There is a difference of opinion as to whether this tithe in the third year is the same tithe as earlier in Deut 14, or a second tithe. Note the different opinions:
- Ellicott: (28) At the end of three years thou shalt bring forth ail the tithe.—This is called by the Jews Ma’aser ‘Âni, “the poor’s tithe.” They regard it as identical with the second tithe, which was ordinarily eaten by the owners at Jerusalem; but in every third and sixth year was bestowed upon the poor.
- Barnes: Compare the marginal references. The tithe thus directed in the third year to be dispensed in charity at home, was not paid in addition to that in other years bestowed on the sacred meals, but was substituted for it.
- Poole: At the end of three years, i.e. in the third year, as it is expressed, Deu 26:12. So, in the end of three years, or of seven years, is the same with in the third or seventh year, as appears by comparing Deu 31:10 Joshua 9:16,17 2 Kings 18:9,10 17:6. All the tithe of thine increase. I join with those expositors who make this the same tithe with the former, Deu 14:22, as being called by the same title without any distinction between them, save only as to the place of eating them. See Poole "Deu 14:22", and See Poole "Deu 12:17".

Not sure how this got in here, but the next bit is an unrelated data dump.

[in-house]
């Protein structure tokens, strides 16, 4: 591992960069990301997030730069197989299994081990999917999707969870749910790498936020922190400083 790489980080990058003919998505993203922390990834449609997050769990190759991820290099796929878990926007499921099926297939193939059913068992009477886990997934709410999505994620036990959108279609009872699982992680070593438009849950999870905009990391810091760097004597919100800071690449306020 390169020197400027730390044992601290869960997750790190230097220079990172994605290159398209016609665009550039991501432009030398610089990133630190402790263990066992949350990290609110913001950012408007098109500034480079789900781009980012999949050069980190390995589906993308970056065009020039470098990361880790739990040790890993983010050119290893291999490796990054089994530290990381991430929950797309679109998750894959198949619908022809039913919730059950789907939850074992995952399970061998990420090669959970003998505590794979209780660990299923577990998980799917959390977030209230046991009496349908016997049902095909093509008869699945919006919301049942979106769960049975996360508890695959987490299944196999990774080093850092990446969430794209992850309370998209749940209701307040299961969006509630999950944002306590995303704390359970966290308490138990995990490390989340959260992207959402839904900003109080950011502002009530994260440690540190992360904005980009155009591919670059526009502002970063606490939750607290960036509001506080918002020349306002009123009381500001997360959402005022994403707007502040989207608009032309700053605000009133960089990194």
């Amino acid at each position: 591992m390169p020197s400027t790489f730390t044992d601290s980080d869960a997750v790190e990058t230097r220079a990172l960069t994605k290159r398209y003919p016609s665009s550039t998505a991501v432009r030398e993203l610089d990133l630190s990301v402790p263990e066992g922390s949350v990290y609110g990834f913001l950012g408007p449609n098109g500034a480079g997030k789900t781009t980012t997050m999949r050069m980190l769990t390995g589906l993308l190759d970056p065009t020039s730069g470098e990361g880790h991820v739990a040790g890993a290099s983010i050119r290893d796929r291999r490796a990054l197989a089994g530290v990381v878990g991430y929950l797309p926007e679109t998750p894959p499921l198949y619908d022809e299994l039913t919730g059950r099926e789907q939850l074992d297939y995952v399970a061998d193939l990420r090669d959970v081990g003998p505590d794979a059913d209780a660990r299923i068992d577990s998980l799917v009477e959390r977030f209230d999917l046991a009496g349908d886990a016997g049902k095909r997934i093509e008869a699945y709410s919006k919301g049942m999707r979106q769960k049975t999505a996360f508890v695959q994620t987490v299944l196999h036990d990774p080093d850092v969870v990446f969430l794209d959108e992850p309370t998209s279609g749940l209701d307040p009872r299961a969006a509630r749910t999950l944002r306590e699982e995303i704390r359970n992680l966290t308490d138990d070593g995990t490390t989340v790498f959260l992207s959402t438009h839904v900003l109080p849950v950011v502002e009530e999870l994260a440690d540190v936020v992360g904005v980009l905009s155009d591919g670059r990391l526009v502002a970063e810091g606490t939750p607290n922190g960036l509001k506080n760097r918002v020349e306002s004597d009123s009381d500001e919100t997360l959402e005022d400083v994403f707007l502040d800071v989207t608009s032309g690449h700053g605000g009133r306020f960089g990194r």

Regardless of which view one adopts, it was one of the many features of the Israelite economy that provided for the poor and homeless. The gleaning laws illustrated by the story of Ruth (Ruth 2) was another such provision.
The reason or function of the three year period is a mystery - why this should not have not been every year i can only surmise; however, it is like that it was to prevent entrenched laziness in poverty.
All the "poor" laws in Israel, such as the gleaning laws, the generous lending laws, land law and inheritance laws operated continuously. Therefore, I assume that every third year provided a small luxurious boost for the one month for the poor.